- We welcome applications from those with other qualifications equivalent to our standard entry requirements and from mature students with non-standard qualifications or who may have had a break in their study. For more information contact our Admissions Selectors
- If you do not satisfy our general entry requirements, the Foundation Centre offers multidisciplinary degrees to prepare you for a range of specified degree courses
- If you are an international student who does not meet the requirements for direct entry to this degree, you may be eligible to take an International Foundation Year pathway programme at the Durham University International Study Centre
- We do not include General Studies or Critical Thinking as part of our offer
- We are pleased to consider applications for deferred entry.
Science A levels
Applicants taking Science A levels that include a practical component will normally be required to take and pass this as a condition of entry. This applies only to applicants sitting A levels with an English examination board.
English Language requirements
Please check requirements for your subject and level of study.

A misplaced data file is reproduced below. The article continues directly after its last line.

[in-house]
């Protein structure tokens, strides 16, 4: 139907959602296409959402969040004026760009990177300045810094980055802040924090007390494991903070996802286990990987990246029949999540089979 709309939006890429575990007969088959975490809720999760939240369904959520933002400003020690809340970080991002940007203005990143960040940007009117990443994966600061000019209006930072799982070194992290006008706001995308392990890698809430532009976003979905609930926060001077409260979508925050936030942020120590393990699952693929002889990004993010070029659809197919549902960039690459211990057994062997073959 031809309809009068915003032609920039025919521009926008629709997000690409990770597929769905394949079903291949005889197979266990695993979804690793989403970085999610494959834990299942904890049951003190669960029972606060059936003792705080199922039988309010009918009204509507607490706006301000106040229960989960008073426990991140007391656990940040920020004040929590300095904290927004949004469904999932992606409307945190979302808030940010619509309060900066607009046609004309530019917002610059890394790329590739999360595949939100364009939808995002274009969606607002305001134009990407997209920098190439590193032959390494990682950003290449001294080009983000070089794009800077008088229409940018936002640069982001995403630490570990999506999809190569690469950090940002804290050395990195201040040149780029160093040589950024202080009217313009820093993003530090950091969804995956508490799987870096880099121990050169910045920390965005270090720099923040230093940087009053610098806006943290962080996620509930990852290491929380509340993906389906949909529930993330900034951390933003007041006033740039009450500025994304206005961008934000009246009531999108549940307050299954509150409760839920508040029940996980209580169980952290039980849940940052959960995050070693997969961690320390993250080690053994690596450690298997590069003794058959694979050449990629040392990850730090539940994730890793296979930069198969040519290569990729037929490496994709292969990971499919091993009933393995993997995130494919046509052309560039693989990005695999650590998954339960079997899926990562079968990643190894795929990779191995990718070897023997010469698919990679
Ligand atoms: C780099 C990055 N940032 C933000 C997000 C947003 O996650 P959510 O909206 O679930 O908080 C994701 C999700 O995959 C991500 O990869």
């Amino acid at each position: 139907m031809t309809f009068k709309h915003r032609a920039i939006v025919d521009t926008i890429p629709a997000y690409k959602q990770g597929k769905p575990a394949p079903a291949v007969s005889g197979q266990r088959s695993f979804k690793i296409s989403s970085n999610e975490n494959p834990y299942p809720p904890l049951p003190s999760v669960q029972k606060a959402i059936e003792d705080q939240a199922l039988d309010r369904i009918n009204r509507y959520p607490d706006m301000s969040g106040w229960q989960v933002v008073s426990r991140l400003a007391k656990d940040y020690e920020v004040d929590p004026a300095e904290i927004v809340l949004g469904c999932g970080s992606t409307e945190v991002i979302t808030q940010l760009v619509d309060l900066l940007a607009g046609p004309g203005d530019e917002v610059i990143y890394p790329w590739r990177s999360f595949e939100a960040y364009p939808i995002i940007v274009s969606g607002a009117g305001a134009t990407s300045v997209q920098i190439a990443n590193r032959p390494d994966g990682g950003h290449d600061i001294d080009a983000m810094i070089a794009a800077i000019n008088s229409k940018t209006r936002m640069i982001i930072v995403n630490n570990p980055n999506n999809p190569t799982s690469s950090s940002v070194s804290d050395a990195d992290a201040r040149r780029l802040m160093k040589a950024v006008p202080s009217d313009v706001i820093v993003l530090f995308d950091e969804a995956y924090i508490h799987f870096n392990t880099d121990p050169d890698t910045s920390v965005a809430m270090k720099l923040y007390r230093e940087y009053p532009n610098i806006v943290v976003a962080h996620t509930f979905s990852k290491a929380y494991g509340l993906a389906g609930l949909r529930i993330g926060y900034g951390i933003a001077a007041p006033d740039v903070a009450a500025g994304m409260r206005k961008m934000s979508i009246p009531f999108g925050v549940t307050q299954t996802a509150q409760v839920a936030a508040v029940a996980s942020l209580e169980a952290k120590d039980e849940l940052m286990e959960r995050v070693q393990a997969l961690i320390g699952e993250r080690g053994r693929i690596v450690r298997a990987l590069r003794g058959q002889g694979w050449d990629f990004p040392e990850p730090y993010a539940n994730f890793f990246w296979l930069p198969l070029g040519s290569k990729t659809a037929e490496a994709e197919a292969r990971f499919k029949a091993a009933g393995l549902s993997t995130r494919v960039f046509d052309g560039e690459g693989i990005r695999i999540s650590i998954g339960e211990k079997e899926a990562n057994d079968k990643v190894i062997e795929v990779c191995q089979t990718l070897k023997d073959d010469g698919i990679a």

How to apply
Information relevant to your country
Fees and Funding
The tuition fees for 2019/20 academic year have not yet been finalised, they will be displayed here once approved.
Note: Fees are subject to review and change in-line with inflation.
Please also check costs for colleges and accommodation.
Scholarships and funding
Department of Computer Science
Of thse students who graduated in 2016:
- 82% are in paid employment or further study 6 months after graduation
Of those in employment:
- 100% are in graduate level employment
- Median salary £29,750
(Source: Destinations of Leavers from Higher Education (DLHE) survey of 2015/16 graduates. The DLHE survey asks leavers from higher education what they are doing six months after graduation. Full definitions for the DLHE Record can be found here: www.hesa.ac.uk/support/definitions/destinations
Our graduates leave with excellent career prospects, demonstrated by our Graduate Prospect score for 2018 being 95%.With a variety of placement and development opportunities available during your time here, you are able to customise your experience and work with sought after companies.
Both the BSc Computer Science Programme and the BSc Software Development for Business have been re-accredited by BCS, The Chartered Institute for IT satisfying the educational requirement for Chartered IT Professional (CITP) and partial fulfilment of the educational requirement for the Chartered Scientist (CSci) and Chartered Engineer (CEng) registration.
Our MEng programme has also been accredited for satisfying the educational requirement for Chartered IT Professional (CITP) and in partial fulfilment of the educational requirement for the Chartered Scientist (CSci) registration.
Work experience & placements
A number of unique work placements are available to students during their time with us with a range of sought after companies - from BAE Systems Applied Intelligence to Data Interchange and Waterstons, who regularly recruit students.